If you follow me on Twitter, you’d be forgiven if you think that I eat only junk food. I mean, just last week I posted this photo.
Yep. Homemade chips aka the best French Fries ever. Also the first ever time I have made these at home!
In keeping with the “bad food” theme, I have been posting a lot of ice cream recipes on here recently. That is because I’ve been participating in the Kavey Eats Bloggers Scream for Ice Cream challenge. Every month Kavey chooses a theme, and bloggers join in and create something that matches the theme, and then post their recipes.
In September I made a little investment in an ice cream machine, deciding that if I was going to eat ice cream I’d rather eat ice cream that I MADE. I’d rather know EXACTLY what was in the stuff I chose to consume. Participating in Kavey’s challenge has been a great opportunity for me to learn more about making ice cream and to experiment with new recipes and ideas. In the months of the challenges I’ve completely migrated away from store bought ice creams.
And I’ve learned a lot about ice cream. Especially how much sugar is in it. I mean, my salted caramel had damn near close to 400g total sugar (if you count the caramel that I made scattered on the ice cream). That is about a pound of sugar – like a whole entire small bag that you get at the supermarket! In a small Haagen Daz type of container! How is that even possible?? Well, it is. Trust me it is!
Anyway, my point is that by making your own, if you have a vice, you suddenly become a lot more conscious about what exactly is in said vice. You plan out when you want to consume said vice. You become a lot more aware and a lot more mindful with eating. For me the “make my own” approach forces me to think twice before having a “treat”.
Treat: Noun. (1) A sweet, biscuit, or other item of sweet food. (2)Something that gives one great pleasure.
Source: Oxford Dictionary Online
By making my own, my treats really are treats. Not just the automatic “oh I think I’ll have ice cream after dinner, again” defaults that treats seem to have become these days. It is so easy just to get into those habits, isn’t it?!
Making frozen treats is not very difficult – or it doesn’t have to be. For example, even if you don’t have an ice cream maker you can blend the ingredients, semi freeze, take out the mix and blend until smooth, refreeze, and repeat.
Although I love making absolutely everything “from scratch” – measuring each ingredient out, creating my treats from each separate individual component into a final end product – every now and then even I take some shortcuts. Making frozen yoghurt for me is just such a case.
My recipe for frozen yoghurt is just SO EASY. It cannot get any easier.
Approximately 350g of the jam/jelly/compote of your choice (I used Bonne Maman)
450g (one large container) of greek yoghurt
1. Warm the container of jam over a hob to soften it, about 2 minutes. If you are using compote, skip this step as compote does not have that solid consistency.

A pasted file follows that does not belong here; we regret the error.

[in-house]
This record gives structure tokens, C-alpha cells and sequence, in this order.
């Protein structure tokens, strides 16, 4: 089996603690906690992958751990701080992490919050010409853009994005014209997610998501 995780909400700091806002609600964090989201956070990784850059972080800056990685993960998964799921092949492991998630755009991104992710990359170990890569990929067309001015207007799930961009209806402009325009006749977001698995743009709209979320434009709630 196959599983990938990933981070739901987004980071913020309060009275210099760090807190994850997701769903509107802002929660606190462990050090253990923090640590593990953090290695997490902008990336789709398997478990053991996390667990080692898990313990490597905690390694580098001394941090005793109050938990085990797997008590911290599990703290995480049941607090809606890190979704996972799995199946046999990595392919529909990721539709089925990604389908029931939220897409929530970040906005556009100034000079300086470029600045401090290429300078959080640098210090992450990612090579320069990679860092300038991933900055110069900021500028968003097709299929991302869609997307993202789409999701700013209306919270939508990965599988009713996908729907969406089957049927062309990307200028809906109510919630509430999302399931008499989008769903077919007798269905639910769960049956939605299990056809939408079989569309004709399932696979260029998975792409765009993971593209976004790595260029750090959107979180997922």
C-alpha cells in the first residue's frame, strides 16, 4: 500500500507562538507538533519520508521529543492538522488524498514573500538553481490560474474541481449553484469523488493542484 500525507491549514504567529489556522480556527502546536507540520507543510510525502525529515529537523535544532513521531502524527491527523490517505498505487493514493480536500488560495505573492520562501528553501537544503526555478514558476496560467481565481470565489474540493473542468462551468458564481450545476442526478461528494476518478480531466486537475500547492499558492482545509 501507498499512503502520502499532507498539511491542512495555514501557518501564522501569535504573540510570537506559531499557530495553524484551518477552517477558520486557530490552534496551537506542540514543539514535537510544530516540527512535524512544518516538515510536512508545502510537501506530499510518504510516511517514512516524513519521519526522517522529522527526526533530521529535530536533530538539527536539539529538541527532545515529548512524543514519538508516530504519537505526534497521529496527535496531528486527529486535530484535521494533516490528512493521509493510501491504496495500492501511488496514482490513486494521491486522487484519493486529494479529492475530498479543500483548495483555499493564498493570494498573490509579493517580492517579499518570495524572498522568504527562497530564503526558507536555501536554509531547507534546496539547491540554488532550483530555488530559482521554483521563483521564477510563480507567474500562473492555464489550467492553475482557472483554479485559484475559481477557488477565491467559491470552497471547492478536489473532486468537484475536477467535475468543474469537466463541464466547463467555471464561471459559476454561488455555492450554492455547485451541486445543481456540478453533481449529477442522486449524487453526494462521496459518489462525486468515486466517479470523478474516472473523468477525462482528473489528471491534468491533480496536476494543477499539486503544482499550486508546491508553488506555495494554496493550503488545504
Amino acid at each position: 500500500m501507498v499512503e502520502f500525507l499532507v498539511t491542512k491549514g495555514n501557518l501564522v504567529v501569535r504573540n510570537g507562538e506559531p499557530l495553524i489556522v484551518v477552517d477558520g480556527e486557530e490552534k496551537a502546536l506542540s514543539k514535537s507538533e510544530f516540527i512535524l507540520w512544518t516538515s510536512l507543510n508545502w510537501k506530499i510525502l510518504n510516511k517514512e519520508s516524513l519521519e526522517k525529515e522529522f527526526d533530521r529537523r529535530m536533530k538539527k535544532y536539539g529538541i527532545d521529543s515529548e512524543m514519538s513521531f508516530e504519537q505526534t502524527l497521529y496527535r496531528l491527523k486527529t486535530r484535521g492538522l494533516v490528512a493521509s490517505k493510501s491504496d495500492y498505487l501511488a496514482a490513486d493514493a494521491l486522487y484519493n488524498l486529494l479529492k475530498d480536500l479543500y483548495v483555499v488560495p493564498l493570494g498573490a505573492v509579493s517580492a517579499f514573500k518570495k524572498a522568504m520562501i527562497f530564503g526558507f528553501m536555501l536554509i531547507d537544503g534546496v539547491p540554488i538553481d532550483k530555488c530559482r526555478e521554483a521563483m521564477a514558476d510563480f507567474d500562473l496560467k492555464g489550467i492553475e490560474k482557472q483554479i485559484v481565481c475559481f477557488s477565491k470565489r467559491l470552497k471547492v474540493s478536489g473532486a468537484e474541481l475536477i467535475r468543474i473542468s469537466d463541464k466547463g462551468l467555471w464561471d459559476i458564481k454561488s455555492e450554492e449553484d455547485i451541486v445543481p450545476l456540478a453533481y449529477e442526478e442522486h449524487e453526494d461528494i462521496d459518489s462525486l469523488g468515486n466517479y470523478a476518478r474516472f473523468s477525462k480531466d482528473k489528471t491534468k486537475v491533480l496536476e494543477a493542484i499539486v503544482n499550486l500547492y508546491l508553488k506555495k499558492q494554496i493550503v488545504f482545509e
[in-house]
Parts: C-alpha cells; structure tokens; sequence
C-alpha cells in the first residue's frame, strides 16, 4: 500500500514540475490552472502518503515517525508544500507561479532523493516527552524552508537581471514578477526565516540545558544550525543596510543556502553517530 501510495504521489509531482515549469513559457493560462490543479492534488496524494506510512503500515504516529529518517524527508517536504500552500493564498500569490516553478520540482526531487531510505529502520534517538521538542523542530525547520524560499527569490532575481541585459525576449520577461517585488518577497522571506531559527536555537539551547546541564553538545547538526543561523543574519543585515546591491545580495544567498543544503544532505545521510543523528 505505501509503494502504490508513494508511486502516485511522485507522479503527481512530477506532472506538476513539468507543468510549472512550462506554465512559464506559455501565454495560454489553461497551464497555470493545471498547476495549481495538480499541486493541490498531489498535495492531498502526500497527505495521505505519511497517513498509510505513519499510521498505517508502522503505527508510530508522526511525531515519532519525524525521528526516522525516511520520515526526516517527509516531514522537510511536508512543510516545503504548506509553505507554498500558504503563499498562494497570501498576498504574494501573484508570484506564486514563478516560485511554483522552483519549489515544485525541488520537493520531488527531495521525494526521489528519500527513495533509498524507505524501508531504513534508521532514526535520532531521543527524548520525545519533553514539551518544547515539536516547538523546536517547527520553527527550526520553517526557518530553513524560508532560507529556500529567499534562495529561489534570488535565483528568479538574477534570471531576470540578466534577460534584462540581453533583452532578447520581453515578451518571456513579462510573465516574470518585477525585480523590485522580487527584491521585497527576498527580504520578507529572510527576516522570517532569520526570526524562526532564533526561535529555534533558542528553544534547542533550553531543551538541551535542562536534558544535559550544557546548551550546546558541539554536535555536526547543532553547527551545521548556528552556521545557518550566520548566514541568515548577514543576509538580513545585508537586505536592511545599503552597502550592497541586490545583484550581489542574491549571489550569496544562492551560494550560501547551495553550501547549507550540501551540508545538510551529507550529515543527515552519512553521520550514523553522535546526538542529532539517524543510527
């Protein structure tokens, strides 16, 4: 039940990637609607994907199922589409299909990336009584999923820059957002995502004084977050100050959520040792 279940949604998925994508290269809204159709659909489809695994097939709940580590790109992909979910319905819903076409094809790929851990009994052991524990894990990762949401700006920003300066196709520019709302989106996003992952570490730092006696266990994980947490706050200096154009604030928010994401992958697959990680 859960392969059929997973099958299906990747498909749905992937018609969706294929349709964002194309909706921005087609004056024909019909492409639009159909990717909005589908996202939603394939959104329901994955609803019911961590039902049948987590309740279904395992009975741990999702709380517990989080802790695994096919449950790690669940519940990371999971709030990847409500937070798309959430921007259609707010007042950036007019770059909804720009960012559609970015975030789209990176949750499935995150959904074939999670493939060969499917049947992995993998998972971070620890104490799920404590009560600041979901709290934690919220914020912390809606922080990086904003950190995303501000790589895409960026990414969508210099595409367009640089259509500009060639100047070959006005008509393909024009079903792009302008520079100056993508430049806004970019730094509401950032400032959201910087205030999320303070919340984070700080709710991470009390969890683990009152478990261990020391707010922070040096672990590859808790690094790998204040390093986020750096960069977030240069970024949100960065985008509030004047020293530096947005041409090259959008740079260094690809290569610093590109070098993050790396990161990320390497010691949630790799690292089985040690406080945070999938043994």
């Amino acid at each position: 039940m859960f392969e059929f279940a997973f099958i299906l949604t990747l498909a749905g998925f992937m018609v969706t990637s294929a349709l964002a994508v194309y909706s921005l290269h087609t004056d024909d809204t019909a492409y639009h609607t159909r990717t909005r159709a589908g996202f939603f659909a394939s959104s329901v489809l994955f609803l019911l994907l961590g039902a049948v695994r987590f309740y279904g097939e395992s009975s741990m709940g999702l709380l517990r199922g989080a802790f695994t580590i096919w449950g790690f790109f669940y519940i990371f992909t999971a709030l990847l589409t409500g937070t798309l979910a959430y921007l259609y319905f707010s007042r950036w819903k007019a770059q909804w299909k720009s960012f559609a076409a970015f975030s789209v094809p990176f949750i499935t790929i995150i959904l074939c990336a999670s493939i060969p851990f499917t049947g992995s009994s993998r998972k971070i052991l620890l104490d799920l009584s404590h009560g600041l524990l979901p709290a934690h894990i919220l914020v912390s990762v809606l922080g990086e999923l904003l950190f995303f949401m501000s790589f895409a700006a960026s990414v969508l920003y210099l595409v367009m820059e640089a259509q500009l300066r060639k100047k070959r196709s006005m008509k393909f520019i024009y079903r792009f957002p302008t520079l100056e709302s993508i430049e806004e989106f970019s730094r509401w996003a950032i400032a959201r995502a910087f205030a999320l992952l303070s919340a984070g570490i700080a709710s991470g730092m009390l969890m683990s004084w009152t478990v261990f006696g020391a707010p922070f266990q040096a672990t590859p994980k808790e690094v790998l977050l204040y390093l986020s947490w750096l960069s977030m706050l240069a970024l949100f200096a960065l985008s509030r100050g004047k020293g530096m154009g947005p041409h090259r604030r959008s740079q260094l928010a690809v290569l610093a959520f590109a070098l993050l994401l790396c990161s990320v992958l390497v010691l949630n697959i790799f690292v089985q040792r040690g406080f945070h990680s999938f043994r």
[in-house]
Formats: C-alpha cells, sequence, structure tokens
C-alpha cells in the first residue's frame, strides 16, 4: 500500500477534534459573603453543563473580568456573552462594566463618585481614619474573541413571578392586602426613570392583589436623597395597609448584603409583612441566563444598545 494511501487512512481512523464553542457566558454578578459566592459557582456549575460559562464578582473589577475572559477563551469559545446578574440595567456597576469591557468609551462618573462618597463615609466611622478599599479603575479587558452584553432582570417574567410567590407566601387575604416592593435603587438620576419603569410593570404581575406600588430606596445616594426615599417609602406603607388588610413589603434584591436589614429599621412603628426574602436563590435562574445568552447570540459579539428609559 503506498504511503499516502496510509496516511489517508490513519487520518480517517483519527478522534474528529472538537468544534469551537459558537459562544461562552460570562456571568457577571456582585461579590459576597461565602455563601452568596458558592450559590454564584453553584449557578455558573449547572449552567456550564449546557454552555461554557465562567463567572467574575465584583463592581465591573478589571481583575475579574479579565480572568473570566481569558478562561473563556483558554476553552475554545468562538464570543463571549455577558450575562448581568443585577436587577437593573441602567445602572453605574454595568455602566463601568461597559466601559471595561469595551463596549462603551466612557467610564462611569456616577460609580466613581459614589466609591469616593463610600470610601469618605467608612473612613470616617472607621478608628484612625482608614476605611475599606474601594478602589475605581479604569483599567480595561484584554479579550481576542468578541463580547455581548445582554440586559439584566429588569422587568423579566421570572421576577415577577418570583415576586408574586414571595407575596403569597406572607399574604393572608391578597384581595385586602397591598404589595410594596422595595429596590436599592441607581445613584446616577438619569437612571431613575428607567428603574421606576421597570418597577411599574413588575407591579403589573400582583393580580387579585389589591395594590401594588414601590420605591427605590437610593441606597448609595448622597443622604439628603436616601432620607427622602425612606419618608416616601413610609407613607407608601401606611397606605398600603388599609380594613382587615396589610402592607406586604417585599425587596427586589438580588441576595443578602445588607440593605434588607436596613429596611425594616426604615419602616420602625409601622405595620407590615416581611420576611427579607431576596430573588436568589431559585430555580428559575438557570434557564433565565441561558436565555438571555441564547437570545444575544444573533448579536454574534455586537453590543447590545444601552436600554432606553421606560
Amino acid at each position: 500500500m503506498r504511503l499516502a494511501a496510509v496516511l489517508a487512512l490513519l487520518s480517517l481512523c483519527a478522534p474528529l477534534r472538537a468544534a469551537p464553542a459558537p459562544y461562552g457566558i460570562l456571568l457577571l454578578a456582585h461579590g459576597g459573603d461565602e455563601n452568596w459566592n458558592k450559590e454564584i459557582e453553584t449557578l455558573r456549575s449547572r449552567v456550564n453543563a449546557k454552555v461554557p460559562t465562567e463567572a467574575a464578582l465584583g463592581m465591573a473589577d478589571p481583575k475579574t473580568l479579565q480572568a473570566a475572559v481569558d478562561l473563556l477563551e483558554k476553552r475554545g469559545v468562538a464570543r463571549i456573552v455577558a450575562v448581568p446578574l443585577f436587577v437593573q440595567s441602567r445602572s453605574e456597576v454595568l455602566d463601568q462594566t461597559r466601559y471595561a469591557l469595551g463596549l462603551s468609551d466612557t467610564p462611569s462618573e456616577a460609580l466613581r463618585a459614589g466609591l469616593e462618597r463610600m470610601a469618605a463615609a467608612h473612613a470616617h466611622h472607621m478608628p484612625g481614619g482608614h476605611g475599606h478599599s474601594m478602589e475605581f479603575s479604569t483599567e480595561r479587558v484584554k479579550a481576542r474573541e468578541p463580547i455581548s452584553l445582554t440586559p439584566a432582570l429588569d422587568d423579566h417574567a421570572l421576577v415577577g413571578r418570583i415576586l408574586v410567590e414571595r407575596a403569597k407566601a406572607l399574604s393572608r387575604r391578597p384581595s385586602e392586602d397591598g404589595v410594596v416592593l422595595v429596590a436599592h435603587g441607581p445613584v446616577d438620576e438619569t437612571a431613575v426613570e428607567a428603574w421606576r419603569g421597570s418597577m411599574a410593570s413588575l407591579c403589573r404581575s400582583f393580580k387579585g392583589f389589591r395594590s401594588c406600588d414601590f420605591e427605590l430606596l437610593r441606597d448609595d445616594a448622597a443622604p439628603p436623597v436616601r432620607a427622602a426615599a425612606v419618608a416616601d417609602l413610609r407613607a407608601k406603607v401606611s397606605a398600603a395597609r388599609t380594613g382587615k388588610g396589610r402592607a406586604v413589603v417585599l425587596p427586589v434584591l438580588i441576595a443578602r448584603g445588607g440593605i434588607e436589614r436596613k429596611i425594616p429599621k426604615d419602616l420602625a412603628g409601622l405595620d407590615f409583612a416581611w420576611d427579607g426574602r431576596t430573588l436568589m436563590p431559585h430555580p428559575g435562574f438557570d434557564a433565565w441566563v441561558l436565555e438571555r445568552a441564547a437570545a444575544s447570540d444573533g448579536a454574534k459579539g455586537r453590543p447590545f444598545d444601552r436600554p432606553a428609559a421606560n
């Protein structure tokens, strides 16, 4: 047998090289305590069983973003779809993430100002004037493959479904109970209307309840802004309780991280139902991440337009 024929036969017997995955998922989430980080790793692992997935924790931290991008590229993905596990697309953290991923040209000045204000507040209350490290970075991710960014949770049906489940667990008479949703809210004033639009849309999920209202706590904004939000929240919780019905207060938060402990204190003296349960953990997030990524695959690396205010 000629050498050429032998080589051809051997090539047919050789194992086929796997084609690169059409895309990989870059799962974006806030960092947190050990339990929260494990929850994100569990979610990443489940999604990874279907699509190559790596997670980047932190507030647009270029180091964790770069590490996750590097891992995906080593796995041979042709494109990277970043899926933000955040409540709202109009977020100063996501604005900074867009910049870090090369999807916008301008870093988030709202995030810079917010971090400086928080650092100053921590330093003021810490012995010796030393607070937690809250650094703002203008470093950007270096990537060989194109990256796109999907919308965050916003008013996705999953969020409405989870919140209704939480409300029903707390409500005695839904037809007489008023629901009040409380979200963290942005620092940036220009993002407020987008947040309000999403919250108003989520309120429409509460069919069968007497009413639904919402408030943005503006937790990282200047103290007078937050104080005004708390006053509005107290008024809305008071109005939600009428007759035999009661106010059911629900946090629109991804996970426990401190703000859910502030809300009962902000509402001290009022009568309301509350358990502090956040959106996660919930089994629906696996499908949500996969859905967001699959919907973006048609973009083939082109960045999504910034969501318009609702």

2. Stir the entire container of greek yoghurt into your jam or compote. Mix thoroughly to evenly distribute the fruit flavour.
3. Freeze in your ice cream machine (or semifreeze-blend-repeat about three times to get a smooth ice cream texture)
See? Super easy. I have tried this method so far with strawberry compote, strawberry jam, and cherry compote. I have also stirred through dark chocolate buttons or finely chopped pieces of fresh fruit into the semi-frozen ice cream (before popping it away in the freezer for storage). I can tell you that the above method for frozen yoghurt is pretty much fail safe. It yields about two pints (Ben & Jerry’s size containers) of ice cream.
I hear you thinking – what about knowing how much sugar you are using? Aren’t you losing that understanding with your shortcut?
I always read labels, and after making a few different varieties of sorbet and ice cream I know how much 50g, 150g, 200g, 300g, and 400g of sugar looks and feels like.
To put this into perspective, each scoop of ice cream made with 50g of added sugar will contain about 1 teaspoon of sugar. So when making cherry frozen yoghurt with the Bonne Maman cherry compote, this was the sugar content. The resulting frozen yoghurt from that had a pleasant pure yoghurt and tart cherry flavour, which I liked.
When making frozen yoghurt with a container of jam, jam is much sweeter than compote, and each small jar has about 225g of sugar. So about four times the amount in compote. The strawberry frozen yoghurt was distinctly sweet – there was no sourness or hint of plain yoghurt in the end result. It is very tasty, as you can imagine. But you are having about four teaspoons of sugar in each serving – knowing that really does focus the mind.
Ice cream. It is a treat. Enjoy.
PS – if you would like to see more of my “healthy” recipes, I’m happy to post those more regularly, just let me know. I’ll be trying out some new ideas for quinoa salad this weekend so that may be the next recipe you find on here. Also, feel free to head over to the collaborative baking site I am a part of – 52 Weeks of Baking – for some oven-inspired ideas.